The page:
• A61K8/00Cosmetics or similar toilet preparations
    • A61K8/18Cosmetics or similar toilet preparations characterised by the composition
    • A61K8/30Cosmetics or similar toilet preparations characterised by the composition containing organic compounds
    • A61K8/67Vitamins
    • A61K8/676Ascorbic acid, i.e. vitamin C
    • AHUMAN NECESSITIES
    • A61MEDICAL OR VETERINARY SCIENCE; HYGIENE
    • A61KPREPARATIONS FOR MEDICAL, DENTAL, OR TOILET PURPOSES
    • A61K8/00Cosmetics or similar toilet preparations
    • A61K8/18Cosmetics or similar toilet preparations characterised by the composition
    • A61K8/30Cosmetics or similar toilet preparations characterised by the composition containing organic compounds
    • A61K8/67Vitamins
    • A61K8/678Tocopherol, i.e. vitamin E
    • AHUMAN NECESSITIES
    • A61MEDICAL OR VETERINARY SCIENCE; HYGIENE
    • A61KPREPARATIONS FOR MEDICAL, DENTAL, OR TOILET PURPOSES
    • A61K8/00Cosmetics or similar toilet preparations
    • A61K8/18Cosmetics or similar toilet preparations characterised by the composition
    • A61K8/92Oils, fats or waxes; Derivatives thereof, e.g. hydrogenation products thereof
    • A61K8/922Oils, fats or waxes; Derivatives thereof, e.g. hydrogenation products thereof of vegetable origin
    • AHUMAN NECESSITIES
    • A61MEDICAL OR VETERINARY SCIENCE; HYGIENE
    • A61KPREPARATIONS FOR MEDICAL, DENTAL, OR TOILET PURPOSES
    • A61K8/00Cosmetics or similar toilet preparations
    • A61K8/18Cosmetics or similar toilet preparations characterised by the composition
    • A61K8/96Cosmetics or similar toilet preparations characterised by the composition containing materials, or derivatives thereof of undetermined constitution
    • A61K8/97Cosmetics or similar toilet preparations characterised by the composition containing materials, or derivatives thereof of undetermined constitution from algae, fungi, lichens or plants; from derivatives thereof
    • AHUMAN NECESSITIES
    • A61MEDICAL OR VETERINARY SCIENCE; HYGIENE
    • A61KPREPARATIONS FOR MEDICAL, DENTAL, OR TOILET PURPOSES
    • A61K9/00Medicinal preparations characterised by special physical form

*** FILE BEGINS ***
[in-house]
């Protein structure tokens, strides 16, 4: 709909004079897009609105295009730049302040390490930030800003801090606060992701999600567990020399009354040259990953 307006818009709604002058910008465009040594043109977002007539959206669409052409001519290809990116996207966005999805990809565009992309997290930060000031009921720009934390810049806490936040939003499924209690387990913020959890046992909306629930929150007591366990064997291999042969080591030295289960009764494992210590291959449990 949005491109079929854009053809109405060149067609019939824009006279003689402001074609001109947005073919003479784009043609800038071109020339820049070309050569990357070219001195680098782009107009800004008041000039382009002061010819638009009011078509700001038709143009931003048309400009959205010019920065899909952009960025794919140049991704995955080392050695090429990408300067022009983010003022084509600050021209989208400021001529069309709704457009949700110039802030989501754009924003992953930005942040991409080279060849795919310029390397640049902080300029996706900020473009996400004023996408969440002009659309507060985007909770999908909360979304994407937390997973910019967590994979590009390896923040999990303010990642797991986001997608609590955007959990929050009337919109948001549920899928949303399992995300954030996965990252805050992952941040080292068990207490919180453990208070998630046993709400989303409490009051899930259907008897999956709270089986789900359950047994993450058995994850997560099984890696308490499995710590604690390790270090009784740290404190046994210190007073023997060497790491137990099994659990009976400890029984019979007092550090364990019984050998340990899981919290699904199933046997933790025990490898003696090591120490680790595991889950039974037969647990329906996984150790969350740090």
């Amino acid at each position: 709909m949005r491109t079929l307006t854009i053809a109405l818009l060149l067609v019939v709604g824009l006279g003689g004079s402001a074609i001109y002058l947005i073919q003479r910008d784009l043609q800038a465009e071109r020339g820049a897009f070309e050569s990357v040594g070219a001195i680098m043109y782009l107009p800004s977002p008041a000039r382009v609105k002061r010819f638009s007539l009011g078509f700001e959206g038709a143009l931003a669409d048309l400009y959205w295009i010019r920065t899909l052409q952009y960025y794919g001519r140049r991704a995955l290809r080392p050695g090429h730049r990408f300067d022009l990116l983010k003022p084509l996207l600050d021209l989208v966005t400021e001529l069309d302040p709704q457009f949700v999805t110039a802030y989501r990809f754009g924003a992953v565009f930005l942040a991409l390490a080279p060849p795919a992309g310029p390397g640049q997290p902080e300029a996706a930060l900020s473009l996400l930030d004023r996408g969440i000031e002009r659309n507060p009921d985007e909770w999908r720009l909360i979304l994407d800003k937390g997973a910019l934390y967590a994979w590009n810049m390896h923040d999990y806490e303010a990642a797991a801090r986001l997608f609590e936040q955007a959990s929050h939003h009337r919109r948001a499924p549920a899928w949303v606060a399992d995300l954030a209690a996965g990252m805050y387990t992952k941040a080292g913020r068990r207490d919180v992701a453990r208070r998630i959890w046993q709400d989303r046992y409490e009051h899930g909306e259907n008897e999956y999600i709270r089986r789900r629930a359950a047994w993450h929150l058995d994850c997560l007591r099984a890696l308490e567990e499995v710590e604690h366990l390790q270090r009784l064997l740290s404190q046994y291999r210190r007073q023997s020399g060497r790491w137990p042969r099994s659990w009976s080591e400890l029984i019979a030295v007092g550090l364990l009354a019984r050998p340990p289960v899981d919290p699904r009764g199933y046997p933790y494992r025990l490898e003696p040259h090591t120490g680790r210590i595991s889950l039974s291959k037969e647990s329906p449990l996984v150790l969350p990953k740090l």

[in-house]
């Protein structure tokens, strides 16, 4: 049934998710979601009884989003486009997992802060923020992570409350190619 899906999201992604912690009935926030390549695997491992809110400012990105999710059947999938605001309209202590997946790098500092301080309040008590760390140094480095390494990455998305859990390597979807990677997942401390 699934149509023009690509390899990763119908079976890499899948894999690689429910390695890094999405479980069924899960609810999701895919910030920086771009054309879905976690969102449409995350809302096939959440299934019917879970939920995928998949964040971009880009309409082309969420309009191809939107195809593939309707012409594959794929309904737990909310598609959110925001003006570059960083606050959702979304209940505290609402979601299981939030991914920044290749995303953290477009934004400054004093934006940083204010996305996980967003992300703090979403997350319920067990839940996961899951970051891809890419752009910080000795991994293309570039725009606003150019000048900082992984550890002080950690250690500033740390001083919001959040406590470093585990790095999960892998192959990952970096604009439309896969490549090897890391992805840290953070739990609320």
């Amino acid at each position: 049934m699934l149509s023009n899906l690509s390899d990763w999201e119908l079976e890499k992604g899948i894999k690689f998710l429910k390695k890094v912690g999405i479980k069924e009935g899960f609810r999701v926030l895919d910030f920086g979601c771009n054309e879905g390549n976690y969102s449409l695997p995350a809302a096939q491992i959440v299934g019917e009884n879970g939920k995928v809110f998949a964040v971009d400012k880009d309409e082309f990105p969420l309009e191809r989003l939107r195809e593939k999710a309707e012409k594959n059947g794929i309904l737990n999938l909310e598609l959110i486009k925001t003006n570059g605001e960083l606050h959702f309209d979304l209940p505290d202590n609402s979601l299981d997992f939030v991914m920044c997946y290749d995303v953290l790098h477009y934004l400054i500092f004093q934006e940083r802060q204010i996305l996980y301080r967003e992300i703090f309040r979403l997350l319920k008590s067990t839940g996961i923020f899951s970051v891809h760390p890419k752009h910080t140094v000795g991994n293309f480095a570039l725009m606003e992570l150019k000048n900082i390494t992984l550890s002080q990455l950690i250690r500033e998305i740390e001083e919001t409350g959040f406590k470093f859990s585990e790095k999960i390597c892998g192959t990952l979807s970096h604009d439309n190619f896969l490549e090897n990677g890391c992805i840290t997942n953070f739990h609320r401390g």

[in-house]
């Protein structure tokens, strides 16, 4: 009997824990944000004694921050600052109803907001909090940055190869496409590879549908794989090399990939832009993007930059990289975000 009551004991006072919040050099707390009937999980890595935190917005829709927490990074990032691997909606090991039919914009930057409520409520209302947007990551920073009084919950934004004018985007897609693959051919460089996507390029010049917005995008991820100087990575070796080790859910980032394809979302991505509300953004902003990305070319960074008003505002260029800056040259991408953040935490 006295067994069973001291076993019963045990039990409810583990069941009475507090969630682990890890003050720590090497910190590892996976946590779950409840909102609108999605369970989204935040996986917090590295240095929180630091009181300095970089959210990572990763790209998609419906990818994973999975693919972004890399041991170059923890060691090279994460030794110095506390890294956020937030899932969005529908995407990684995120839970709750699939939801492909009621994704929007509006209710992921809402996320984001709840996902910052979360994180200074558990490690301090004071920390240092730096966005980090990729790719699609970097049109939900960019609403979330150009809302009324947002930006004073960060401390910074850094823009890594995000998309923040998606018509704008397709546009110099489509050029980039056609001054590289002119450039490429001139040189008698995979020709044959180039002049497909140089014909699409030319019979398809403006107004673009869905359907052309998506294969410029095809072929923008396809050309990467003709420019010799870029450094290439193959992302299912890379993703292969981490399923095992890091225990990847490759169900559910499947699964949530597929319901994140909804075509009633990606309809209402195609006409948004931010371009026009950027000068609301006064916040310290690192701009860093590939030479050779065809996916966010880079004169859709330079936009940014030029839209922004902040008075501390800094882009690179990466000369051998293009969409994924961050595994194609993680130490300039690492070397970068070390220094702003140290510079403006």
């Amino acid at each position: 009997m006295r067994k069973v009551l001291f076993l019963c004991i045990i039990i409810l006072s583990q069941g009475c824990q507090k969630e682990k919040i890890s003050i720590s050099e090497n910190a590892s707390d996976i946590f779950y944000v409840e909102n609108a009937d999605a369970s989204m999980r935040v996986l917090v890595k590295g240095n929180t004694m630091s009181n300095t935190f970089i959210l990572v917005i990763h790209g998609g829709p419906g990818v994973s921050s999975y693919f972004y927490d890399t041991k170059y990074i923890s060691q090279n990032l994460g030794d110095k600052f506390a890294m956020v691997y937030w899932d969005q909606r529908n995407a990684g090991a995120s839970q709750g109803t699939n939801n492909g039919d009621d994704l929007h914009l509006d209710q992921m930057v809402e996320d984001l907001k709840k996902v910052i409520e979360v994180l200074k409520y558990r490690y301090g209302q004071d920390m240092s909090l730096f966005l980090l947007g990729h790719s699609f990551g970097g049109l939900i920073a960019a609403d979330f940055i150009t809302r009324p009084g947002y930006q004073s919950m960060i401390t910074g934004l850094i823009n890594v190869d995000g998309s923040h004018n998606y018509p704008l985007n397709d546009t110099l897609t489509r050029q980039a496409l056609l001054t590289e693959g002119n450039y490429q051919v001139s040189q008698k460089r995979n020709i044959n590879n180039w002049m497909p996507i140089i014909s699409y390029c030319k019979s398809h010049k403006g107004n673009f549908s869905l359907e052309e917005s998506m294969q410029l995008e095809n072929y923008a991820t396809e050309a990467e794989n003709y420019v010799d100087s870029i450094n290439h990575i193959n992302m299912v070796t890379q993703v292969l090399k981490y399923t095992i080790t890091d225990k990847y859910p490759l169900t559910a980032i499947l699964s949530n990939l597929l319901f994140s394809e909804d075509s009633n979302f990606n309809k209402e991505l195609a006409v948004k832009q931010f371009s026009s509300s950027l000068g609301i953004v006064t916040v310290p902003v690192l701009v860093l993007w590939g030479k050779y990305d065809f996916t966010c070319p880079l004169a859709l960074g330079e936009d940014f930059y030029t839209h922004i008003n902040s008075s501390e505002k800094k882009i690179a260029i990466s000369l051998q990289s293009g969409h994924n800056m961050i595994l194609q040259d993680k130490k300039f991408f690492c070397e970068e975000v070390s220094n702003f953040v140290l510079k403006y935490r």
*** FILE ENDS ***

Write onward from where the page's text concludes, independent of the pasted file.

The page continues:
• A61K9/70Web, sheet or filament bases ; Films; Fibres of the matrix type containing drug
    • A61K9/7023Transdermal patches and similar drug-containing composite devices, e.g. cataplasms
    • A61K9/703Transdermal patches and similar drug-containing composite devices, e.g. cataplasms characterised by shape or structure; Details concerning release liner or backing; Refillable patches; User-activated patches
    • AHUMAN NECESSITIES
    • A61MEDICAL OR VETERINARY SCIENCE; HYGIENE
    • A61QSPECIFIC USE OF COSMETICS OR SIMILAR TOILET PREPARATIONS
    • A61Q19/00Preparations for care of the skin
    • AHUMAN NECESSITIES
    • A61MEDICAL OR VETERINARY SCIENCE; HYGIENE
    • A61QSPECIFIC USE OF COSMETICS OR SIMILAR TOILET PREPARATIONS
    • A61Q19/00Preparations for care of the skin
    • A61Q19/08Anti-ageing preparations
    • AHUMAN NECESSITIES
    • A61MEDICAL OR VETERINARY SCIENCE; HYGIENE
    • A61KPREPARATIONS FOR MEDICAL, DENTAL, OR TOILET PURPOSES
    • A61K2800/00Properties of cosmetic compositions or active ingredients thereof or formulation aids used therein and process related aspects
    • A61K2800/40Chemical, physico-chemical or functional or structural properties of particular ingredients
    • A61K2800/52Stabilizers
    • A61K2800/522Antioxidants; Radical scavengers

Abstract

A method of treating scar tissue by applying a composite sheet for delivering therapeutic agents to the skin is disclosed. The composite sheet comprises a flexible porous polymer for holding and releasing the therapeutic agent in a polymer enrobing material. Microchannels pass through the polymer enrobing material and flexible porous polymer to promote the release of the therapeutic agent. The composite sheet is capable of releasing the therapeutic agent for periods of about 0 to about 30 days.

Description

CROSS-REFERENCE TO RELATED APPLICATION

The present patent application is a continuation-in-part of U.S. patent application Ser. No. 10/751,189, filed Jan. 2, 2004 now U.S. Pat. No. 7,316,817, which is hereby incorporated herein by reference.

FIELD OF THE INVENTION

This invention relates to an improved method of treating scar tissue, wounds and various dermatological conditions. by delivering therapeutic agents to the skin by the use of an improved device.

BACKGROUND OF THE INVENTION